Another viable solution to improving the use of facial recognition technology is through US federal legislation. A pivotal part of this law is to keep the data in an encrypted form, so customers can feel secure that personal data will not be breached. Any kind of information that does not directly identify an individual is said to be “identifiable” information. If there are comprehensive laws differentiating between “identifiable” and “identified” information, companies may have an incentive to keep the data secured and encrypted. There are numerous benefits to passing federal legislation, such as providing legal precedents for companies to follow. For example, this legislation incorporating components on keeping the data in an identifiable form may lead to companies factoring this in when using or analyzing facial recognition data. Eventually, there will be a set of best practices on keeping customers’ data from being identified in a retail or any industry. A potential negative of the passing of federal legislation is the risk of having a law that is too broad as there is with data privacy in Europe. The current laws in Europe are broadly defined to include the same legislations for both identifiable and identified information. Certain aspects of the law may be geared for Big Tech but not for retail. This situation could mean there are facial laws passed that have no relevance for specific industries like retail. A potential result is an organization like Amazon may have to follow different facial recognition laws and guidelines based on the company division. This means that the government needs to ensure that the facial recognition laws passed apply to all companies and industries.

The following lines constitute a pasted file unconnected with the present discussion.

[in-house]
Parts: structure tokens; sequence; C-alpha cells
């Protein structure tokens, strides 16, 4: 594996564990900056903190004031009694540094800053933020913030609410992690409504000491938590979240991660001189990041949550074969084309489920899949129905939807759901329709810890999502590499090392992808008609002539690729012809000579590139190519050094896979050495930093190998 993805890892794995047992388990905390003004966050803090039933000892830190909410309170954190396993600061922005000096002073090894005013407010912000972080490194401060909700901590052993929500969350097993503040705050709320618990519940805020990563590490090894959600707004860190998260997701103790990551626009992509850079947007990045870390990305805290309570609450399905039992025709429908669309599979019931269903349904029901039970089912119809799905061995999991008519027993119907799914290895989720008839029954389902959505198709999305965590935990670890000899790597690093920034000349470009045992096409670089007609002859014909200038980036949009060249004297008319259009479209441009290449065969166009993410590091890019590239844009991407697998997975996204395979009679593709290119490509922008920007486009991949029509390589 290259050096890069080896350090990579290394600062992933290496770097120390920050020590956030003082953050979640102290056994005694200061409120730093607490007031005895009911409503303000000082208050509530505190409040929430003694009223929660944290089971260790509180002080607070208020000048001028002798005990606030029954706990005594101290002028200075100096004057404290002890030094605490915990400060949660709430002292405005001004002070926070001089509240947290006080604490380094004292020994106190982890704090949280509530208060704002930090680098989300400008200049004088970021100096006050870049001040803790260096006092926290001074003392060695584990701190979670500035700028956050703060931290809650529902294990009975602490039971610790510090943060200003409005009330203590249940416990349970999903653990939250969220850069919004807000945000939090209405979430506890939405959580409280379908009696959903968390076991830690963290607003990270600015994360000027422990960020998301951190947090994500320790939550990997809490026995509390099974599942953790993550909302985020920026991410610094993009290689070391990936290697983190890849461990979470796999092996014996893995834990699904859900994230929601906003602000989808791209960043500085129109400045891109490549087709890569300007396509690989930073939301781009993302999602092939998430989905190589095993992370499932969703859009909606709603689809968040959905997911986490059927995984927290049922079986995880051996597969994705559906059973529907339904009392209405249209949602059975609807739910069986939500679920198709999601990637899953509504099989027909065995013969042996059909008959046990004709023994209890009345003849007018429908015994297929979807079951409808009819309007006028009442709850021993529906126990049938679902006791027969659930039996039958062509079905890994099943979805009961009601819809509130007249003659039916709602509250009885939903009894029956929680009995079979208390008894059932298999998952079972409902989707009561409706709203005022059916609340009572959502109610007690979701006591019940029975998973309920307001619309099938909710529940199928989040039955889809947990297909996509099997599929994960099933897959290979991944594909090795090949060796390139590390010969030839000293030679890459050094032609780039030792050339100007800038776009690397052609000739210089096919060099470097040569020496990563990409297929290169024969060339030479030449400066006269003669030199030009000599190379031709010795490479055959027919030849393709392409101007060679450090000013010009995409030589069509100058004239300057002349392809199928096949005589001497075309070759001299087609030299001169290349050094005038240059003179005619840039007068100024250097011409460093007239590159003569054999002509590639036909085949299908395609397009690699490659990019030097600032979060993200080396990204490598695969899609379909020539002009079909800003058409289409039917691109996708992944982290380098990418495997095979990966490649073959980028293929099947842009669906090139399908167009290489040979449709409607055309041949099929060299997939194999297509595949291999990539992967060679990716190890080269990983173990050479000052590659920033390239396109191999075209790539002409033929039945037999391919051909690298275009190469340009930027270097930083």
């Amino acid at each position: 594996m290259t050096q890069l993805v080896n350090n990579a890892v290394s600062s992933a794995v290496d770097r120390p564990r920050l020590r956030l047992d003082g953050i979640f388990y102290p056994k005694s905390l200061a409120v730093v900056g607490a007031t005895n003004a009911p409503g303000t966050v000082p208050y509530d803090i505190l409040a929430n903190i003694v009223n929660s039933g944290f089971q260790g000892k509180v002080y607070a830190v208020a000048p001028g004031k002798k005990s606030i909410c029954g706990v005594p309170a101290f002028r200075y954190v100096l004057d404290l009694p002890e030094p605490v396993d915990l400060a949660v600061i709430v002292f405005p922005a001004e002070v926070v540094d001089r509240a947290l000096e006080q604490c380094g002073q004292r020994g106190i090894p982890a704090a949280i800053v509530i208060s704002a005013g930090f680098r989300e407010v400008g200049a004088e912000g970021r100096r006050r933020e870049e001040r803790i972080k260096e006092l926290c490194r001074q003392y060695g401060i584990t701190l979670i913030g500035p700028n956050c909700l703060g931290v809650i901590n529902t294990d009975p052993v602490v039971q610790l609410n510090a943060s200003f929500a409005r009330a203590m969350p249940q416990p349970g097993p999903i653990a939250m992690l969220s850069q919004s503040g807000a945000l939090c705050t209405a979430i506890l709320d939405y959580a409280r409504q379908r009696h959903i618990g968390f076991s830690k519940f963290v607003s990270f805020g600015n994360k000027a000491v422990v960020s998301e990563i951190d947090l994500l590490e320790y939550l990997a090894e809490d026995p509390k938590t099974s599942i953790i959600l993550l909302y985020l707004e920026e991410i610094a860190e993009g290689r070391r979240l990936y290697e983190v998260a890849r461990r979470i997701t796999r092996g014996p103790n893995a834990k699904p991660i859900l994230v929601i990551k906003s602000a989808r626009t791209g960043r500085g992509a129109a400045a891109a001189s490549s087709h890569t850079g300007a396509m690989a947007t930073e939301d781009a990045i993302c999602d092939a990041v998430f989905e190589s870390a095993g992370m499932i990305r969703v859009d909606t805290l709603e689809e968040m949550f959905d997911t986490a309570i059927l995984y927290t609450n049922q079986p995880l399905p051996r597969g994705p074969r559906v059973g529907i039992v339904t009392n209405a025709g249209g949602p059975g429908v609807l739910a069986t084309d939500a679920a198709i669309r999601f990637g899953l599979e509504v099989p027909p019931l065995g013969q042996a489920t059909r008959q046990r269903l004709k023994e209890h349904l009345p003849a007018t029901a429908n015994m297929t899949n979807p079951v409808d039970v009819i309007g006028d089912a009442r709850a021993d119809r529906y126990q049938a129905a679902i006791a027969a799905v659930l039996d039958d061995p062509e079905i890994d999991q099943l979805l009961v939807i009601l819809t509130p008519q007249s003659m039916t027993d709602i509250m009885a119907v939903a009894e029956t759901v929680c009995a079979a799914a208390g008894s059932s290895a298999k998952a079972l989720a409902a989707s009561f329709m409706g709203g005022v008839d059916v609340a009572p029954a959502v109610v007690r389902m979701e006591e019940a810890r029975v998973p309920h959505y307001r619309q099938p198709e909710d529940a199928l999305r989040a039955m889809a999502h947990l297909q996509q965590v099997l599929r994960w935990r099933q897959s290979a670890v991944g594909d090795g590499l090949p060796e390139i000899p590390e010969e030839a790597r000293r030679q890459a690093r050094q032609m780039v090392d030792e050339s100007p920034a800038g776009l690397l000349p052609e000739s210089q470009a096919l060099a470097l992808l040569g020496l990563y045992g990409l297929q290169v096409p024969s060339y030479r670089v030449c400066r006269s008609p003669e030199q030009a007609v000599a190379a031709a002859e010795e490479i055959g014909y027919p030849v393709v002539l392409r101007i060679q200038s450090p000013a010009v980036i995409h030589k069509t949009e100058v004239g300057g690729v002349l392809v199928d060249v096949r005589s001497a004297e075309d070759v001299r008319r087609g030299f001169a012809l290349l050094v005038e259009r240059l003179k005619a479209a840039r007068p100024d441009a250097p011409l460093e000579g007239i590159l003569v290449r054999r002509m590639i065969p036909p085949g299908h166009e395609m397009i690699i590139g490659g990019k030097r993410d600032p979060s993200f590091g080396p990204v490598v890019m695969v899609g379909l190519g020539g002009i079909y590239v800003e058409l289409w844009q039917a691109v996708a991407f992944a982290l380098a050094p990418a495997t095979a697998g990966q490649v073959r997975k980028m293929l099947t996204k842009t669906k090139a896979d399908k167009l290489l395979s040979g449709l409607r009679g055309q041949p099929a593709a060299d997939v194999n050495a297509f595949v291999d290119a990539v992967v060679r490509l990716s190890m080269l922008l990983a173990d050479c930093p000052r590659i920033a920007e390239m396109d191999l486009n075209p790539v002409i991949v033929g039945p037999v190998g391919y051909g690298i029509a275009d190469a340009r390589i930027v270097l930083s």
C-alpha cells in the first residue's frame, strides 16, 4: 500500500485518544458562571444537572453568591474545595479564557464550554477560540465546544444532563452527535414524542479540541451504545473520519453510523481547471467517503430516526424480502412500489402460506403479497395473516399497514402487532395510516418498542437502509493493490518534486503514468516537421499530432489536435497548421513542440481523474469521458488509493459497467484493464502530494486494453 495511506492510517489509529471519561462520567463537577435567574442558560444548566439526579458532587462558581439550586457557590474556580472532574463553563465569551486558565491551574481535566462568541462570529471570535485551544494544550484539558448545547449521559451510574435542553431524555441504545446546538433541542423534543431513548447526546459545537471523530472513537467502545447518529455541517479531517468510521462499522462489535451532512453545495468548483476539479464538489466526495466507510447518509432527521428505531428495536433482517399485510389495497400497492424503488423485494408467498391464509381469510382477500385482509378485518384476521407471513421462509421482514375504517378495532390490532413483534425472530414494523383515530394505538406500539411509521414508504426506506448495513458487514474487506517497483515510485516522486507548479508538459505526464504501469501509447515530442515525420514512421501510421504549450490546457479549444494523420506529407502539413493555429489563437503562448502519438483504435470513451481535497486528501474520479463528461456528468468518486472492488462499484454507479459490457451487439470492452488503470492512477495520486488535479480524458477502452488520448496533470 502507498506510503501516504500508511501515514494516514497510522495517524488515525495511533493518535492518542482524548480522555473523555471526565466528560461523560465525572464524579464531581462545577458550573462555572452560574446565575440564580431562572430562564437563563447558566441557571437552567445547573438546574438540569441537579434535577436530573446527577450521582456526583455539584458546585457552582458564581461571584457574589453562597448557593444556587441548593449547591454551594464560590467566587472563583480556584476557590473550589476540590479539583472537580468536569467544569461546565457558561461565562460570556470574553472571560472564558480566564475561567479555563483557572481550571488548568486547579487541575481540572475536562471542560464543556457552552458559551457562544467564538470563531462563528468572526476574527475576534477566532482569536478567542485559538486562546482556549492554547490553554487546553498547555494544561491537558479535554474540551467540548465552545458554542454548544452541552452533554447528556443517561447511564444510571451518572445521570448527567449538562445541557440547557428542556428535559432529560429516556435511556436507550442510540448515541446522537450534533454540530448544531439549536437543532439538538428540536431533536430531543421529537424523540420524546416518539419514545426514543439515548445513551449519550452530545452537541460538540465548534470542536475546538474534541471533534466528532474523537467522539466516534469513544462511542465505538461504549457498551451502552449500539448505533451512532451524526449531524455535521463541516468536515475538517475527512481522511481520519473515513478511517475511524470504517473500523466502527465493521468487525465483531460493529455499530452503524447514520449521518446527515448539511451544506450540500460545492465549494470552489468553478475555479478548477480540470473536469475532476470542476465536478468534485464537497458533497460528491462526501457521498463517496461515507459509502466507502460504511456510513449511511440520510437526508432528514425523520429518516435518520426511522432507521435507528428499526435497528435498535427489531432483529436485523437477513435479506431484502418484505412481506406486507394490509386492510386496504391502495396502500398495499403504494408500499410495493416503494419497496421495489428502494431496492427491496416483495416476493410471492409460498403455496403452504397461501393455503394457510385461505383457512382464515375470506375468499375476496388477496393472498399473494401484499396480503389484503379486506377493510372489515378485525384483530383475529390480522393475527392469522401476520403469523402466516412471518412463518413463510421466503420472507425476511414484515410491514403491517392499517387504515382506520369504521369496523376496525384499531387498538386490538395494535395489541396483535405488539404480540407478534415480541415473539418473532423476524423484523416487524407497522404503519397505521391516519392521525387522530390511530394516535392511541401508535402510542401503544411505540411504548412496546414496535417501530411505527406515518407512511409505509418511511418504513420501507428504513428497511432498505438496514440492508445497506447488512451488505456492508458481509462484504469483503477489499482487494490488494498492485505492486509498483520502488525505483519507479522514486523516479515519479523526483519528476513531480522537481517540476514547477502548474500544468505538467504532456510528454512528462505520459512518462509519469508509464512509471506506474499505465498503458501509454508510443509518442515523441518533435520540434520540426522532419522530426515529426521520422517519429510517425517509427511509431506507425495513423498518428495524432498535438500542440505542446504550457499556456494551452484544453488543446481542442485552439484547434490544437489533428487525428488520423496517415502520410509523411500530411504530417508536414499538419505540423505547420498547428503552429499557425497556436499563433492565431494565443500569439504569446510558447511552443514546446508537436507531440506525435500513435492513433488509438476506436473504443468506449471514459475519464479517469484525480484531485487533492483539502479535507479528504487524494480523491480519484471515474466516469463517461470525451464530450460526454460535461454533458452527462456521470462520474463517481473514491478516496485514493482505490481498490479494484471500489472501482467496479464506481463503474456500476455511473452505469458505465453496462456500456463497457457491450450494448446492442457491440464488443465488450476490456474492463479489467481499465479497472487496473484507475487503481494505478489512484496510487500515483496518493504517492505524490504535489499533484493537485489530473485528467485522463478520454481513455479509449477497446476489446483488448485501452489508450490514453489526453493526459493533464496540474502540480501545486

Apart from solutions focusing on diminishing the lack of consent and improving the federal legislation, technological approaches can help solve the problems highlighted. On one hand, companies can consider adopting alternative technologies instead of facial recognition at the stage of collecting data. One possible way is using items associated with the objects; another is using less identifiable features of the things. Liberty Defense uses the HEXWAVE system, a dynamic real-time 3D radar imaging that only captures items on an individual, irrespective of any individual’s facial or bodily features. Traces AI, a Y Combinator-backed computer vision startup, creates an artificial intelligence platform that can track people without facial recognition. Instead of using identified facial features, it uses a combination of different parameters from the visuals, like your hairstyle, whether you have a backpack, your type of shoes, and the variety of your clothing. And faces would be blurred before being sent to the cloud. In light of these, retail stores can abandon the usage of facial recognition and use carts/baskets-tracking or footstep-tracking methods as alternatives. The shopping cart tracking ideas were implemented early in 1937 at the Piggly Wiggly supermarket chain in Oklahoma City. Each shopping cart comes with a small computer that can be programmed to understand shoppers’ buying patterns. It reveals the speed of the shopper, how long it takes to make a selection, the preferred route, and the order in which items are placed in the cart. Recording step-by-step movements give much deeper insight into marketing effectiveness and product associations and the intentions, preferences, and habits of thousands of customers while keeping them anonymous. On the other hand, developing technologies that can improve the privacy protection of facial data and make it less invasive is also a feasible approach. There are four types of algorithms: pixelization, blurring, melding, and scrambling. Pixelization is commonly used in television news and documentaries to obscure the faces of suspects, witnesses, or bystanders to preserve their anonymity. The second approach for privacy protection removes details in the face by applying a Gaussian low pass filter. More precisely, the image is convolved with a 2D Gaussian